With CiU politicising the idea of independence and Madrid refusing to even listen to our demands, just barking threats and calling us nazis, soon enough only two outcomes seemed conceivable, success or total failure, our own republic or a new dark period of submission. It is usually not in the interest of political parties to play such high stakes games, they prefer nurturing long-term goals. Makes you wonder if they knew the end of the movie, as people say here. For us ordinary folk things moved on for many slow months, the steep decline of Rajoy's first three years at least having come to a halt, until this spring everything finally sped up. When police pummelled voters on 1-O, the between win and loss there is only an abyss idea was reinforced. And when Madrid still reneged our right to be listened to, independence became more and more like jumping from a high-rise on fire. Last Saturday was one of the weirdest, most wonderful days I have lived in Barcelona. So many happy people on the streets. They finally had their republic and they were fully embracing the idea, even if it weren't going to last beyond Monday morning. On Sunday the fatal deadline had come too close to truly enjoy the fruits of freedom, yet a sensation was growing things might pan out not quite as horrific as we had been led to believe by either side of the media divide. Were we somehow going to be rewarded for our steadfastness? Would we, with the help of outside players, perhaps get what many would always sign off on, a fair deal within the confines of the country they shared such a long, if troubled, history with? Or was it merely their happiness not being ready to turn into depression overnight? If we take all the, sometimes contradictory, signs emanating from Madrid together, it is safe to say the economic interests of Barcelona's zona alta will not be at risk. Catalan culture, its language, media and educational system, all wiped out the last time the centre took stage, equally seem to be salvaged, at least in the short run. Once foreign attention has faded, though, tougher minds may seek headlines with pleas for a scorched earth approach. As a local newspaper wrote, the weeks towards the elections of 21 December will be full of unpleasant surprises aimed at diminishing our resolve. And here we have perhaps the strangest result of Madrid's interference. There will be elections for the Catalan parliament just before Xmas and all political parties are invited to participate. But how will this create the kind of stability Madrid pretends to seek? What charm offensive will we be subjected to? Because it is absolutely clear that ERC, the social-democrat indepes, and Podemos' local offshoot In Comu will win these elections as long as the results are being honoured. This is by no means guaranteed, as last year's national elections made clear. It's an interesting little detail that Mr Rajoy, who loves to cite legal justifications for his actions, is in fact a criminal whose current position is utterly untenable in a court of law. Stealing the elections to crack down on a region in uproar, I am quite sure his holy constitution does not contain any article referring to this scenario.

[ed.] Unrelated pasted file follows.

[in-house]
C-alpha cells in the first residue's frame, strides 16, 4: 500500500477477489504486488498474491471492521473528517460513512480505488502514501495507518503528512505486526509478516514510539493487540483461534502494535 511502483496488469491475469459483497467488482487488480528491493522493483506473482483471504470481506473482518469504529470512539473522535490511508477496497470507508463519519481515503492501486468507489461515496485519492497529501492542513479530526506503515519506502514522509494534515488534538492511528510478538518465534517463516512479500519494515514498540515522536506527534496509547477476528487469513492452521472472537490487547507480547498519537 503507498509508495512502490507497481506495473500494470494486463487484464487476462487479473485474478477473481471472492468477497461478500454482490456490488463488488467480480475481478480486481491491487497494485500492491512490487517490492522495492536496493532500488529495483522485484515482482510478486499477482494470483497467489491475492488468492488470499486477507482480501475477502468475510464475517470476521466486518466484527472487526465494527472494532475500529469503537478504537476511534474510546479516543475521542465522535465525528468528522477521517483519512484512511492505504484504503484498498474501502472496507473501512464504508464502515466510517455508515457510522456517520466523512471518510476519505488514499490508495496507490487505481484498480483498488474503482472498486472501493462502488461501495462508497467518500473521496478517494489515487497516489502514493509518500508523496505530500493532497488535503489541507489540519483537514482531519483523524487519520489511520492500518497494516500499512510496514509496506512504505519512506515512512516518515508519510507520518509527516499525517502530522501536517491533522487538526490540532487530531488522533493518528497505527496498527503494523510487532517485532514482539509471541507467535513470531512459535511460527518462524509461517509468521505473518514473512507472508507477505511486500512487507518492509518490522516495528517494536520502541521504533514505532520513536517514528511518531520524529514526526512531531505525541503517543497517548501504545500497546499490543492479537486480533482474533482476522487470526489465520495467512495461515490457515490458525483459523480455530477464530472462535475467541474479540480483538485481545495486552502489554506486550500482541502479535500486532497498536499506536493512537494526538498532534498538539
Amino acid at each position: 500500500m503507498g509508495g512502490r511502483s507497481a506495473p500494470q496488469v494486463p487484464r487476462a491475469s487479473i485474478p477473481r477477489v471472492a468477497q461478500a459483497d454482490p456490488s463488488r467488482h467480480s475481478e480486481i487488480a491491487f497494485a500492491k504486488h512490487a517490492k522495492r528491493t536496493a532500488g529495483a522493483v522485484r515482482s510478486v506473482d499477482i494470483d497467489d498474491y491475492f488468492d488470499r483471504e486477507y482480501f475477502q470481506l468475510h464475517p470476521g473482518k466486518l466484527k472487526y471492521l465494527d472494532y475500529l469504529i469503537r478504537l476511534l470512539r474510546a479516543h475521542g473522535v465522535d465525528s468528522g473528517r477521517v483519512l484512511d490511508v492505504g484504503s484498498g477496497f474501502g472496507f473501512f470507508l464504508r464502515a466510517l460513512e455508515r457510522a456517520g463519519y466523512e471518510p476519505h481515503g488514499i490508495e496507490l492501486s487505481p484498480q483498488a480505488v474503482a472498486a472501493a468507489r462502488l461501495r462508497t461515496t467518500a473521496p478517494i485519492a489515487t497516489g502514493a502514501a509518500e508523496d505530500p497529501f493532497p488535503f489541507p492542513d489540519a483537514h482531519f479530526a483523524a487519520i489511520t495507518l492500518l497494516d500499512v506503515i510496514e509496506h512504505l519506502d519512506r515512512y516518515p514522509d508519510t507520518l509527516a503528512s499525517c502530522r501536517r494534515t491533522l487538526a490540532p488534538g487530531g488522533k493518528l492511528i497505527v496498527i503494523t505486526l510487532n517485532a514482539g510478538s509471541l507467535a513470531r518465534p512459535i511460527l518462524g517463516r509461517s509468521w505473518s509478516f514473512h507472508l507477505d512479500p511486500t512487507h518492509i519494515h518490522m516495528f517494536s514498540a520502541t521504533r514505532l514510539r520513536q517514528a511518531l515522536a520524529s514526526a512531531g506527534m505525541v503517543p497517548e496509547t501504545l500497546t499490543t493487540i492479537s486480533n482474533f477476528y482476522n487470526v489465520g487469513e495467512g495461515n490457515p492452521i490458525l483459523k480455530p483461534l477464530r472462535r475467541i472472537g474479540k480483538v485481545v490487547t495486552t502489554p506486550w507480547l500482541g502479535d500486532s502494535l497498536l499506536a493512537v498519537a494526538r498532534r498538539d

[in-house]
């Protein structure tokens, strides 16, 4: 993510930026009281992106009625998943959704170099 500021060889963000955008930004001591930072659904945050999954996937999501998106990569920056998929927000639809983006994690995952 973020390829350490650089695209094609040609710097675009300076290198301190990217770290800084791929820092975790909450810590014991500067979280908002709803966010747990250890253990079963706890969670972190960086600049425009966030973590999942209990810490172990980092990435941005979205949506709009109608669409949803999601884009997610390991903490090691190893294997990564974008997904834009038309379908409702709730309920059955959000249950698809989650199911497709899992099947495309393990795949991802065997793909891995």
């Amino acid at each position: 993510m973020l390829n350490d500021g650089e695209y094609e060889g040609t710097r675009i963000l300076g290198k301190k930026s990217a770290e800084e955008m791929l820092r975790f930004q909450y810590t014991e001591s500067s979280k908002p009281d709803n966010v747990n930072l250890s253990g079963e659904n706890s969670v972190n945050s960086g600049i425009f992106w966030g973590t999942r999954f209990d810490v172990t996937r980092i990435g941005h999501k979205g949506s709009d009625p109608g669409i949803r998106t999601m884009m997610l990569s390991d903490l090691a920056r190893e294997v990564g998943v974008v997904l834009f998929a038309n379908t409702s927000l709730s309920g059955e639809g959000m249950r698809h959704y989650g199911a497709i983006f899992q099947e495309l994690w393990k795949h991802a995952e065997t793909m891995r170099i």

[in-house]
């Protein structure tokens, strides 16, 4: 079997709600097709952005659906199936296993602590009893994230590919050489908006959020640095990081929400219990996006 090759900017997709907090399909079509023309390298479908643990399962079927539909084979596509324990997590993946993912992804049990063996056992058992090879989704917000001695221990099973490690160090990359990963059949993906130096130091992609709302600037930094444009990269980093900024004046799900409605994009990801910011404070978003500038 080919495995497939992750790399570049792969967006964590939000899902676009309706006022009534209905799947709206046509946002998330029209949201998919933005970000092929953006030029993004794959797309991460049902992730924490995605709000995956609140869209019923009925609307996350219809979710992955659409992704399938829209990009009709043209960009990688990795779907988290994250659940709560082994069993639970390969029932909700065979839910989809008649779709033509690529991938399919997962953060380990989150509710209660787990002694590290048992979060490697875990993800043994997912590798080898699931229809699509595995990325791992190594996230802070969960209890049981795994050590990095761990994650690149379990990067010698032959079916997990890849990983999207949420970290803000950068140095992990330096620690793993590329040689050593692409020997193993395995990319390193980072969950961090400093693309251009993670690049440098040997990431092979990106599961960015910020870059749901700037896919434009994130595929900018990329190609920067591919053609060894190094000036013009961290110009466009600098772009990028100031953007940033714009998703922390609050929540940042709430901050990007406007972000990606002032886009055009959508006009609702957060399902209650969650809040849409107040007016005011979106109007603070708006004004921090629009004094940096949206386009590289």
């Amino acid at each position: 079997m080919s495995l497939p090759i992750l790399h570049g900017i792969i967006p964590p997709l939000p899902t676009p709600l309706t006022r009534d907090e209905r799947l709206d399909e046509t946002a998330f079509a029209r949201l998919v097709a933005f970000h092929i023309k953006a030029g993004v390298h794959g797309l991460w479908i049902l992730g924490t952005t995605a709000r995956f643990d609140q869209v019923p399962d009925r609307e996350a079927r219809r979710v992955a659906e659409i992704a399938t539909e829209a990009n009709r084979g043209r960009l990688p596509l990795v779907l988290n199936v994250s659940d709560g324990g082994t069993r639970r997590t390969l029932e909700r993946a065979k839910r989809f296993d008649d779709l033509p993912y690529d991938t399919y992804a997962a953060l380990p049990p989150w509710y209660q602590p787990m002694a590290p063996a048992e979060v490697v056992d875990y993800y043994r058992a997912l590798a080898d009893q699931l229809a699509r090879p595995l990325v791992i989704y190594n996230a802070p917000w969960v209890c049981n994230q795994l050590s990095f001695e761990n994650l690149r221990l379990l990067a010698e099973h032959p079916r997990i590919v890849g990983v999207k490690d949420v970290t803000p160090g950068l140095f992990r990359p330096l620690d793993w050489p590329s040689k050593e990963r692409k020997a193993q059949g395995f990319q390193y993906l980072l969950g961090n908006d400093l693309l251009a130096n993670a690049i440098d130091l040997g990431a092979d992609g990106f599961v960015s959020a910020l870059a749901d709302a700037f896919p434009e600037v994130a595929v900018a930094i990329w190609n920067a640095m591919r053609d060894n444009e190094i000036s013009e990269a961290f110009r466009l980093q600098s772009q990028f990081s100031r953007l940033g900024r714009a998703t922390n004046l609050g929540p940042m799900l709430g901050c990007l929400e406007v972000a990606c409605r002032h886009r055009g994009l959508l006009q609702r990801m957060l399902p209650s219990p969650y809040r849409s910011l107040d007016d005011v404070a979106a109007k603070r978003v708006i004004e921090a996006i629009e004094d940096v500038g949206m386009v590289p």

We have gone up and down again, up and down once more, and currently we are cautiously optimistic, it has been a roller-coaster ride of emotions. Just look into Carles Puigdemont's hollowed out eyes to see what he and his people have gone through lately. A lot of energy has risen up over our heads these last few days, a great feast for whoever live on that, souls who have chosen not to come back, perhaps. And then there was the counter march on Sunday, so much anger at display. These people do not call for union, as their slogan claims, they call for Madrid to be tough on us. None of this sizable crowd, a good few hundred thousands, demanded talks and understanding. They came to claim their prize for having endured the natives. And this demo our local PSOE frontman Miquel Iceta headed in a pledge of allegiance to his immediate future as a politician. I can't see many people still voting this man.

Most people will want to take it easy, make stupid jokes again, but it's still a bit early. We must remain alert to dirty tricks. This man Rajoy and his crew have from the very beginning played dirty tricks on us, according to both sets of news writers. Can you imagine? Your own government is your greatest and most dangerous enemy. That's not a nice feeling. Now that they are all over us, we need these fools to open their eyes and see who we are. They don't have to like us, please don't bother, but they should understand we're just running our own town and it would be in everybody's best interest to keep it that way. This is our struggle now. It would be nice if smart Spain came to our rescue.

This is the latest contribution to the series I started two weeks ago on my blogspot emptyplaneta. I’ll be slowing down my frequency a bit, but do expect growing insight. I’m in it to gain wisdom. Preparing the soul for its journey, is all. By the way, my blogspot has changed from català to español. Sign of the times?
Be good.